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Typically, dogs have very good day and night vision. Dogs can see in lighting that is five times dimmer than people can see in. Their larger pupils can let more light in, and they also have additional light sensitive cells, which enables them to have better vision than we do. So, if your dog is stumbling in the dark there may be a serious condition developing. The stumbling at night may be caused by:
Canine Progressive Retinal Atrophy
Canine progressive retinal atrophy is also referred to as progressive rod and cone degeneration. Progressive retinal atrophy refers to a group of inherited degenerative eye disorders, which lead to loss of vision. Progressive retinal atrophy usually affects both eyes simultaneously and is not painful. Night blindness is a very common symptom.
Canine Cognitive Dysfunction
Canine cognitive dysfunction is like dementia or Alzheimer's disease in humans. It usually occurs in dogs that are over 10 years of age. It causes loss of memory, disorientation and confusion. Your dog may be stumbling at night because he is disorientated in the dark.
Glaucoma is a very common disease in dogs. The eye contains fluid, which helps maintain its shape. Glaucoma occurs when the fluid pressure inside the eyeball becomes higher than normal. Excessive pressure inside the eye can damage the eye. Glaucoma can cause pain and loss of vision and eventually, blindness can result.
As with the lens of a camera, the lens of the eye is curved and helps to focus light on the retina (image sensor). The lens is primarily made of water and protein, which are maintained by a “pump system” within the lens. If the pump system malfunctions, the correct balance of proteins and water in the lens are disrupted. The build-up of proteins causes the lens to progressively become opaque. This cloudiness in the lens is called a cataract. If the lens is not clear, the retina cannot obtain a sharp image. The blurry vision can be worse in the dark.
Diabetic retinopathy is a condition which causes damage to the retina because of diabetes. The effects of high blood sugar levels can cause harm to the blood vessels in the retina. The blood vessels can either expand and leak, or they seal off, which stops the normal flow of blood. Diabetic retinopathy can lead to blindness.
If your dog is stumbling at night he should be seen by a veterinarian. The veterinarian will want to go over your dog’s medical history. He then will perform a physical examination which may include taking your dog’s pulse, blood pressure and temperature, checking his ears and eyes, and testing his reflexes. The veterinarian may recommend a complete blood count, blood chemistry panel and a urinalysis. If the veterinarian believes there is an optical disorder, he may refer you to a veterinary ophthalmologist.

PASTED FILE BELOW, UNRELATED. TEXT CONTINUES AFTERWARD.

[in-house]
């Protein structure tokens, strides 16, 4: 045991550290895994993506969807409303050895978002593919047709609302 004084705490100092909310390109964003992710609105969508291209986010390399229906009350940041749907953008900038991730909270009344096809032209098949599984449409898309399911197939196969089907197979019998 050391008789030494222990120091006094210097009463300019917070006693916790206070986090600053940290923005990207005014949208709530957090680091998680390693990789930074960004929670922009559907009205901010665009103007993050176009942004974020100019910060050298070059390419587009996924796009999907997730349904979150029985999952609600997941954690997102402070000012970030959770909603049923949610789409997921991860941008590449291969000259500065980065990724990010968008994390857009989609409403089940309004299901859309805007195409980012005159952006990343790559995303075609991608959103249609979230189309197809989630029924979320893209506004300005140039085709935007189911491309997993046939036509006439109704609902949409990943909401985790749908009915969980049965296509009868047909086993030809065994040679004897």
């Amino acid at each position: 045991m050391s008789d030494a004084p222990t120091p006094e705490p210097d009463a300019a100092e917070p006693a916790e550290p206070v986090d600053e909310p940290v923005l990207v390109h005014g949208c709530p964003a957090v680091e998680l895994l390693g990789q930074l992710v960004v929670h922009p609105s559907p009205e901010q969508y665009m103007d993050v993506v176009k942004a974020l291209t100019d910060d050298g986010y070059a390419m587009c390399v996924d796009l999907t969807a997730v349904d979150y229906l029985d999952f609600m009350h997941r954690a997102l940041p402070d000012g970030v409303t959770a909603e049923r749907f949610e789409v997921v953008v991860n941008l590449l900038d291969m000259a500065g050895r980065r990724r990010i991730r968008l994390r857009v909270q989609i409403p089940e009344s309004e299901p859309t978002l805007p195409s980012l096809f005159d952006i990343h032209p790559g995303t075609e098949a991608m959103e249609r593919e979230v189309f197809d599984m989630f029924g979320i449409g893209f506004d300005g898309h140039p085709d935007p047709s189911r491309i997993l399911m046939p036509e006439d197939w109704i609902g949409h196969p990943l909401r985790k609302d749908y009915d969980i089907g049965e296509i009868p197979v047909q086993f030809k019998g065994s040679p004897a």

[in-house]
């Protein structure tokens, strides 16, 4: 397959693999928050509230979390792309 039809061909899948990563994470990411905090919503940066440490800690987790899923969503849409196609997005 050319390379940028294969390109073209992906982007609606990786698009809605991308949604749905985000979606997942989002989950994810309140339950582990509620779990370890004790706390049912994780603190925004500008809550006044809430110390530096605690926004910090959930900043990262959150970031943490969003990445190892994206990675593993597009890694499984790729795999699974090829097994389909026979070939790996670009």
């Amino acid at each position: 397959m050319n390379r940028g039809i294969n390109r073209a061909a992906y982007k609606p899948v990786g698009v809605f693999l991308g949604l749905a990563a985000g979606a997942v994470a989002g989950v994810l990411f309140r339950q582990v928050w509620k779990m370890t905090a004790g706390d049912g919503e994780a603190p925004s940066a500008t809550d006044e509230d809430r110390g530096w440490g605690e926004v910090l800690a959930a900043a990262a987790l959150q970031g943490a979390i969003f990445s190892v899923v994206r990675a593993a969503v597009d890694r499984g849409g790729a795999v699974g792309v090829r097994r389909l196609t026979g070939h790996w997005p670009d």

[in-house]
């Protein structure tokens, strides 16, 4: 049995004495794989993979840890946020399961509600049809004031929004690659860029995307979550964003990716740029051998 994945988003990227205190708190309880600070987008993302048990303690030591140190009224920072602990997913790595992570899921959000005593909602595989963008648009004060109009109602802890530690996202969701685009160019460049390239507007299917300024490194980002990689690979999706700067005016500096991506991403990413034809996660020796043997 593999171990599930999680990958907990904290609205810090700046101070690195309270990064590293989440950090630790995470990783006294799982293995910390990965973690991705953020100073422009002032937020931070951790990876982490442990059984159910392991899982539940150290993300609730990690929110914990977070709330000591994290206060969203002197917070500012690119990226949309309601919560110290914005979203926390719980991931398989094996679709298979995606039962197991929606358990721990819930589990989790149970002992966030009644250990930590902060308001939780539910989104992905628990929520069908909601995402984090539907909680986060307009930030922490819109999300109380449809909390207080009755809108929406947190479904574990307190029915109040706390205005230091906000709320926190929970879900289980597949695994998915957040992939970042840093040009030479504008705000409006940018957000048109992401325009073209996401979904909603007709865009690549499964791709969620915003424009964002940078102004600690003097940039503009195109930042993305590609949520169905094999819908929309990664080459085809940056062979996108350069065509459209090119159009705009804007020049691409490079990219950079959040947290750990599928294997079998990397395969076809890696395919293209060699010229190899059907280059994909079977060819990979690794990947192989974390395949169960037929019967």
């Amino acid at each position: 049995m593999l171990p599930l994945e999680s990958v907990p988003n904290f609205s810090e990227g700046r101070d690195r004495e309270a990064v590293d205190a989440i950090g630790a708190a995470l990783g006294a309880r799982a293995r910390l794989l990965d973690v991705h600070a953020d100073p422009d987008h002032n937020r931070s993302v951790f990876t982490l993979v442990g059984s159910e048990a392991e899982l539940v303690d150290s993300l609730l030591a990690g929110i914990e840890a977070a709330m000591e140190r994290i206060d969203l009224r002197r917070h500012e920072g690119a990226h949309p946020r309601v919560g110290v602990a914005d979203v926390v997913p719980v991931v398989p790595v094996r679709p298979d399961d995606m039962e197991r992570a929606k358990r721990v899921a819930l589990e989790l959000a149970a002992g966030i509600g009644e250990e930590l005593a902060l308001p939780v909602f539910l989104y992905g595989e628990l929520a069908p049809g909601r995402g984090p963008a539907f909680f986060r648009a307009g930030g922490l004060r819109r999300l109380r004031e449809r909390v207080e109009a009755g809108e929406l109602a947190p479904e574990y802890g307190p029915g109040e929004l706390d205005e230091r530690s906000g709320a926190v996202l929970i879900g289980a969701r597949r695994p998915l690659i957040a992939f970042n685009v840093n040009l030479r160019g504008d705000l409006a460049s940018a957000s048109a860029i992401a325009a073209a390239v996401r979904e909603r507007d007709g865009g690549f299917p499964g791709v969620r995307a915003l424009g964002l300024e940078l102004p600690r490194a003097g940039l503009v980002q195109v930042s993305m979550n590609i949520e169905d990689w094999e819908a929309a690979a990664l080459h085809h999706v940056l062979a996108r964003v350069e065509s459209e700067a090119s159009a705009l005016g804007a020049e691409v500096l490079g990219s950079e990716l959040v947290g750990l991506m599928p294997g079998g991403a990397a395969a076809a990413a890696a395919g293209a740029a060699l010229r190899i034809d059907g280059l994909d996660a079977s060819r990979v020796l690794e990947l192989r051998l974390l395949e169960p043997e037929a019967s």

The ophthalmologist will examine your dog’s eye with an optical instrument (ophthalmoscope). If he suspects progressive retinal atrophy, he will perform an electroretinogram. The procedure is not painful and most dogs do not need to be sedated. This diagnostic test measures the response of the retina to light. To check for glaucoma the doctor may use a tonometer to measure intraocular pressure. Additional optical diagnostic testing may include ocular ultrasound and electroretinography.
There is no cure available for progressive retinal atrophy. The veterinarian may recommend daily antioxidant supplementation and vitamins, which may help slow down the advancement of the disease.
If your vet suspects canine cognitive dysfunction, your companion may be treated with anipryl, which is a medication used to treat humans with Parkinson’s disease. Acupuncture and Chinese herbs may also aid canines with the condition.
Patients diagnosed with glaucoma may be prescribed oral analgesics and medications, which may help to decrease excess fluid and increase drainage (beta-blockers, carbonic anhydrase inhibitors). In severe cases of glaucoma, surgery may be recommended.
The most common cataract surgical procedure is phacoemulsification. This surgical procedure uses an ultrasonic device to break up and the remove the cataract. The lens is then replaced with an implant. Patients diagnosed with diabetes will need a diet modification and daily insulin shots.
Dogs diagnosed with cataracts, primary glaucoma and progressive retinal atrophy should not be bred because they can pass the disorder to their offspring. A veterinary ophthalmologist can screen dogs for inherited conditions/diseases before breeding. The early diagnosis of diabetes can help decrease the chances of diabetic retinopathy.
To prevent cognitive decline, older dogs can benefit from being fed a diet which includes omega-3 essential fats as these fatty acids can help with cognitive health. The supplement medium-chain triglyceride oil can also help with cognitive function. A senior dog should be provided with interactive toys, moderate exercise and be socialized (with people and other dogs), which will help him have an active mind.
The cost of treatment will depend on the extent of the condition at time of diagnosis. The cost of treating glaucoma can average $900. Diabetes requires ongoing management; the cost of treatment can range from $300 to $4500.
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